Publication details for Dr Robert William BanksBanks, R. W., Cahusac, P. M., Watson, S. & Bewick, G. S. (2012), An ex vivo preparation of mouse pinna for recording afferent responses from guard hair follicles of hairy skin, Proceedings of the Physiological Society 27: Physiology 2012. Edinburgh, Physiological Society, PC264.
- Publication type: Conference Paper
- Further publication details on publisher web site
Author(s) from Durham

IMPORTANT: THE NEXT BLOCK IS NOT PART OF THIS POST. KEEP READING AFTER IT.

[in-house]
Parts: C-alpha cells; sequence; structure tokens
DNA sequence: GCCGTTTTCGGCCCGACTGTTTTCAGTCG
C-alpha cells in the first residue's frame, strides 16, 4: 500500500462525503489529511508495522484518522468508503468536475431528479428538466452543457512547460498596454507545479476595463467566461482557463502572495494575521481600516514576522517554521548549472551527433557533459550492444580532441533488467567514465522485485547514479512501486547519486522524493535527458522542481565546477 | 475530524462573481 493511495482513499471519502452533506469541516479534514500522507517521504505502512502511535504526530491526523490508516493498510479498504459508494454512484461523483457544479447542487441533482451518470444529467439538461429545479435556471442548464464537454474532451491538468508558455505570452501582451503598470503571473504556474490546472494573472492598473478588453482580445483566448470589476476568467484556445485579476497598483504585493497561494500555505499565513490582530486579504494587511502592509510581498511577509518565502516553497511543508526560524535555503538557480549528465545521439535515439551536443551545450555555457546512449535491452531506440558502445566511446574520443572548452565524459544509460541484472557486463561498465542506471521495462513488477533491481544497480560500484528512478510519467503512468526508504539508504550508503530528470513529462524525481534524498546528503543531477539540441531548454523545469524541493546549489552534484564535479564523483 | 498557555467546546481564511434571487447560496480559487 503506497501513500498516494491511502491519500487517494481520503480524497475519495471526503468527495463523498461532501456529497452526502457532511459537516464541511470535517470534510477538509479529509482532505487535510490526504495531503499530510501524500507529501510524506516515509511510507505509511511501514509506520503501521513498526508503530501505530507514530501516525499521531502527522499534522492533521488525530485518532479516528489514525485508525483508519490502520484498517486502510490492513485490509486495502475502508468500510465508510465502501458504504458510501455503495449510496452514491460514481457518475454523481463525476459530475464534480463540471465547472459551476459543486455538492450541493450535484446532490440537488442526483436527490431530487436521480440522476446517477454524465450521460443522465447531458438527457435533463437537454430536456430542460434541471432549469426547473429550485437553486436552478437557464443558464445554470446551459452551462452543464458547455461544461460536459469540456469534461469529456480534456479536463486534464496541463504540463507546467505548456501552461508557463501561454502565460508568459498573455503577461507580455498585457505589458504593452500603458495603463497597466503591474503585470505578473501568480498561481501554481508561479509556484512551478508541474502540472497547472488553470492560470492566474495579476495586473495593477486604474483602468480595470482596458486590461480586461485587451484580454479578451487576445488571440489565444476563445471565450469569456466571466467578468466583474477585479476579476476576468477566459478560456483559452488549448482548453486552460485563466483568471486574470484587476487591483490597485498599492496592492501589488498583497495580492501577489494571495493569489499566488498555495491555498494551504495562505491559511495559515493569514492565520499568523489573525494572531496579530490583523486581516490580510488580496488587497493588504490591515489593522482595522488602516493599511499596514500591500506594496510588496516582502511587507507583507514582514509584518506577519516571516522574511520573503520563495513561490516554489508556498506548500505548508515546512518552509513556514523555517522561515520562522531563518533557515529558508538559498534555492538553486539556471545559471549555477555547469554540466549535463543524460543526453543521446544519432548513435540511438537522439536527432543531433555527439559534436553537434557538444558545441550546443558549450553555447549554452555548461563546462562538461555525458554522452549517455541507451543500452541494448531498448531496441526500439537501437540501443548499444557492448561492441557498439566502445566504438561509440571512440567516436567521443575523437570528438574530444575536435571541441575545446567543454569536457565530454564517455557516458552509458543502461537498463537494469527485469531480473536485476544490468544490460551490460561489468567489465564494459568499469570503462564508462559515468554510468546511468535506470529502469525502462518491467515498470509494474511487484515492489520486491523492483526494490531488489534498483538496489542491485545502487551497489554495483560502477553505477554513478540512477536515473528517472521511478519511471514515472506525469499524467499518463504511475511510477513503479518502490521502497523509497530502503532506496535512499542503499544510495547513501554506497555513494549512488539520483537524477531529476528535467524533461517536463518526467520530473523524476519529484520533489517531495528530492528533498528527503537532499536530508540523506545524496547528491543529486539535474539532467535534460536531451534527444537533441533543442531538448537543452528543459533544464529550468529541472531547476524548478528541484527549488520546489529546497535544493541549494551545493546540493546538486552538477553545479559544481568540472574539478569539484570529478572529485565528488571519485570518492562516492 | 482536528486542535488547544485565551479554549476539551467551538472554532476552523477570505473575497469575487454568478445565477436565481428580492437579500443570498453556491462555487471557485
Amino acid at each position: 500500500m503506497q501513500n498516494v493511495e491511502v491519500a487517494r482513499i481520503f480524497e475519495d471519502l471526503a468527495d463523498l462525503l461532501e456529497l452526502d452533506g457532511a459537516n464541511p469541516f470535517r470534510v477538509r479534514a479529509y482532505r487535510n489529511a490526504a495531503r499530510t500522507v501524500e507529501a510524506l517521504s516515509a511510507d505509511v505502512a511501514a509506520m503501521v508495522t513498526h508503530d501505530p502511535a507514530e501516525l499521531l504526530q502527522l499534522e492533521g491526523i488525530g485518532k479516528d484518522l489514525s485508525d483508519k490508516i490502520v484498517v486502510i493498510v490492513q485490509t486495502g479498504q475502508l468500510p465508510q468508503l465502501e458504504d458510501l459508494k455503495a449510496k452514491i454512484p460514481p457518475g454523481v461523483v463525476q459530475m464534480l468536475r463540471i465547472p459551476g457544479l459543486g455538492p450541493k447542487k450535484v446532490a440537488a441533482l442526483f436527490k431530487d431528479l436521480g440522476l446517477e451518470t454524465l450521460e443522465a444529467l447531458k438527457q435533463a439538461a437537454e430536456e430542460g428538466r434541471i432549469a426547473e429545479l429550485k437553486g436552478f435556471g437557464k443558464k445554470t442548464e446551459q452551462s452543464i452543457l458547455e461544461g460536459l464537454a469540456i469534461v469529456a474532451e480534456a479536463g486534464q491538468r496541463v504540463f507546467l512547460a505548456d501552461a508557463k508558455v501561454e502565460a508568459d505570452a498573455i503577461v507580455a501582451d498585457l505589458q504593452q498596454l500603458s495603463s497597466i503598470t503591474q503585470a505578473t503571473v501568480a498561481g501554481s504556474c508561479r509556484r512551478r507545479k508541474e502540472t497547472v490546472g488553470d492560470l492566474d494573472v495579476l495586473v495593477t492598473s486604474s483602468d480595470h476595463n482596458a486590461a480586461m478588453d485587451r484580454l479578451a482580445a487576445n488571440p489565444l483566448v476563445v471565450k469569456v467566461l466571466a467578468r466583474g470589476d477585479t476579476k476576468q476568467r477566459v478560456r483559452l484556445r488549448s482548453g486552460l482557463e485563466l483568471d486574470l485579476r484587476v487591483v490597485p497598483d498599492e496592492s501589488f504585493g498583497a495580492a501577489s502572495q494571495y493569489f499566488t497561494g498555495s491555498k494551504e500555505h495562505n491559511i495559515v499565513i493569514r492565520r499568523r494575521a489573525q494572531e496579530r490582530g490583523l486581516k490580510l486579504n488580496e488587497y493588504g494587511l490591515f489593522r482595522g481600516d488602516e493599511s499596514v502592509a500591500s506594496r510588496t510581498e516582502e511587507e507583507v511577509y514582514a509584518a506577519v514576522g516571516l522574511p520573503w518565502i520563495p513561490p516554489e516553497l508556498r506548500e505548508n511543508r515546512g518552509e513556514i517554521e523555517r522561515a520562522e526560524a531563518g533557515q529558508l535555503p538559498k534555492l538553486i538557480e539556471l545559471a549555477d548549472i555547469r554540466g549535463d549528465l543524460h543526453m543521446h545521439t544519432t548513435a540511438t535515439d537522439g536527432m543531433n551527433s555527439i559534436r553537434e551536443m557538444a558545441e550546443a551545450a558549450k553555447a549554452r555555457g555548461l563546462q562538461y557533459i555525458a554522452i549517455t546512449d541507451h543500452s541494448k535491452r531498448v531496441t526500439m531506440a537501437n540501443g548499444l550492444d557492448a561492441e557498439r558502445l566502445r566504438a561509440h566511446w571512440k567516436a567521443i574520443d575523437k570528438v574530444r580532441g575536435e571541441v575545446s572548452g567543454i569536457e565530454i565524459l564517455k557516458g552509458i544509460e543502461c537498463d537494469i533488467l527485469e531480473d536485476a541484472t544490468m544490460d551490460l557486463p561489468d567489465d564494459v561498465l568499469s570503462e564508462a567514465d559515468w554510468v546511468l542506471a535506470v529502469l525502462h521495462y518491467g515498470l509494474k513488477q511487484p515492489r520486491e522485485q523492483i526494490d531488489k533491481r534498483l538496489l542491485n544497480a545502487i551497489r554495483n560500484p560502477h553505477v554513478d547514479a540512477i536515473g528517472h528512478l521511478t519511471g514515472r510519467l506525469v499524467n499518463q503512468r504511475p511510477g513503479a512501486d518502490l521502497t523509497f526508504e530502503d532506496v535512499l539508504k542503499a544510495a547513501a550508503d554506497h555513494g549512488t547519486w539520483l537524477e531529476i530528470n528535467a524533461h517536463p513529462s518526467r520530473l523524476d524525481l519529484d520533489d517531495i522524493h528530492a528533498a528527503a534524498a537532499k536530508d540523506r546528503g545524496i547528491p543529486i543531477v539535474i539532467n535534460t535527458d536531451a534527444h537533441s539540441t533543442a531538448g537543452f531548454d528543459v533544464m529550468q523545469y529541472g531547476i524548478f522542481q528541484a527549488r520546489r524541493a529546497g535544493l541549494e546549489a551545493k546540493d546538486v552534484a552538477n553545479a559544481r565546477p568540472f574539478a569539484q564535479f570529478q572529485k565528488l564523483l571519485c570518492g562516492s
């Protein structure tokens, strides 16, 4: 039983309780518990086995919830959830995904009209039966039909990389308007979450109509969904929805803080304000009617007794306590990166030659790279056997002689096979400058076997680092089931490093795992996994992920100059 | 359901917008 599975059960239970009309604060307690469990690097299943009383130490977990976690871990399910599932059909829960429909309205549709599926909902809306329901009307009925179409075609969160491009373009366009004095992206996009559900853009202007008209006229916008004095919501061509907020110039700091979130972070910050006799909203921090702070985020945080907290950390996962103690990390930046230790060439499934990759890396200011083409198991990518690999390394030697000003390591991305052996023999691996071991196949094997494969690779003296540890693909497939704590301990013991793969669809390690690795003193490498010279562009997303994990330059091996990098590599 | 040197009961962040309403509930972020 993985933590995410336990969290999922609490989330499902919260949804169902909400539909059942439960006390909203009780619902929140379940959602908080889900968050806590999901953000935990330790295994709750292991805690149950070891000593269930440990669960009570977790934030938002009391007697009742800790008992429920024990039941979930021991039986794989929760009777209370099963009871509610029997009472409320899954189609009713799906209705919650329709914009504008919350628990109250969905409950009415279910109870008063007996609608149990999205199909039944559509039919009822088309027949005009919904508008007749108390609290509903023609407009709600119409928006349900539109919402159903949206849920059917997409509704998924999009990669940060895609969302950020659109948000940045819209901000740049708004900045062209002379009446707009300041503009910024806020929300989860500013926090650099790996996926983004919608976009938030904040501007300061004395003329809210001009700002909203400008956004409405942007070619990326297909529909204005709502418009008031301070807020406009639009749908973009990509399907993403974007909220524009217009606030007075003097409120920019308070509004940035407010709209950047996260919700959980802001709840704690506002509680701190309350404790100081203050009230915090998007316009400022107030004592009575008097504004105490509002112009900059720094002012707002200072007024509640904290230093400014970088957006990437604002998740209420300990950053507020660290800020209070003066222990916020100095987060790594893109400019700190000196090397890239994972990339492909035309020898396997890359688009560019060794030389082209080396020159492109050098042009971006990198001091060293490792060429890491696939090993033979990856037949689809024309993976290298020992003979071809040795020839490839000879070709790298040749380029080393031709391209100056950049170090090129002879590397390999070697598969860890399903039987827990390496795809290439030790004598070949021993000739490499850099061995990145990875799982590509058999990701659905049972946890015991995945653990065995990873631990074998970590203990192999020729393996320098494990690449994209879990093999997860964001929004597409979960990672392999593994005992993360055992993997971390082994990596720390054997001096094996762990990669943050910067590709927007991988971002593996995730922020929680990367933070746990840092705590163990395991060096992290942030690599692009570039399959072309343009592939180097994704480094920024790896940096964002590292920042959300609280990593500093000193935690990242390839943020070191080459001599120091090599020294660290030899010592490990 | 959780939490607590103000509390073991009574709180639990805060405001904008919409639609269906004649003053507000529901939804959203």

In our studies on synaptic-like vesicles (SLVs) in mechanosensory endings we have mainly used isolated nerve-muscle preparations, either of rat lumbrical or mouse soleus, both for recording muscle-spindle responses to stretch and for labelling SLVs with the fluorescent styryl dye FM1-43 (Bewick et al, 2005). Recently we extended our observations on FM1-43 labelling to the palisade endings of guard hair follicles of the external ear (pinna) of the mouse (Singh et al, 2009). We now report our development of the isolated pinna as a preparation for recording the afferent activity of palisade endings. Adult mice (C57/Bl6J or Balb/C; 20-35gm) were humanely killed by CO2 narcosis (ASPA schedule 1 method). Skin was removed near the pinnae, exposing the cartilage of the external auditory meatus (EAM) and the trigeminal (mandibular branch, MDV) and cervical (great auricular) innervation of the concave (anterior) and convex (posterior) aspects of pinna skin respectively. EAM was opened anteriorly and the pinna was flattened and pinned out, anterior skin down, onto a silicone-lined dish (Sylgard) filled with gassed (95 % O2, 5% CO2) Liley's fluid. Posterior skin and pinna cartilage were removed by blunt dissection, leaving the anterior skin. Branches (usually 2) of the MDV emerge posteriorly between the pinna and EAM cartilages. They were cleaned and inserted into a glass pipette suction electrode. Indifferent suction-electrode impedance was balanced using areolar connective tissue and the bath was earthed to the screen of the recording-electrode cable. Electrical activity was differentially amplified ( Neurolog NL104), filtered (Neurolog NL125 band-passed 0.2 - 2 kHz), and recorded using a CED 1401micro interface and Spike 2 software (Cambridge Electronic Design, UK) that also controlled a ceramic piezo-electric actuator (PZT507, Morgan Electro Ceramics, UK) fitted with a fire-polished 10 cm borosilicate microelectrode glass capillary for mechanical stimulation (3 s at 5 Hz sinusoidal every 30 s) of 1 or 2 hairs. Part of the adipose layer was removed making a window to the base of the skin to access follicles for observation or drug application. To stimulate the hairs of these follicles the edge of the pinna was folded back leaving a small saline-filled gap between the apposed skin layers. Advantages of the preparation are: there seem to be no down hairs on the anterior skin; guard hairs are sparse compared to most of the pelage; and whereas most possess a palisade ending few, if any, have other types of presumed low-threshold ending. Thus there is little spontaneous activity allowing the evoked responses from the 1 or 2 stimulated follicles to be readily detected. We confirmed that guard-hair palisade endings are rapidly adapting and found that action potentials show a strong tendency to be locked to a specific phase of the sinusoidal movement.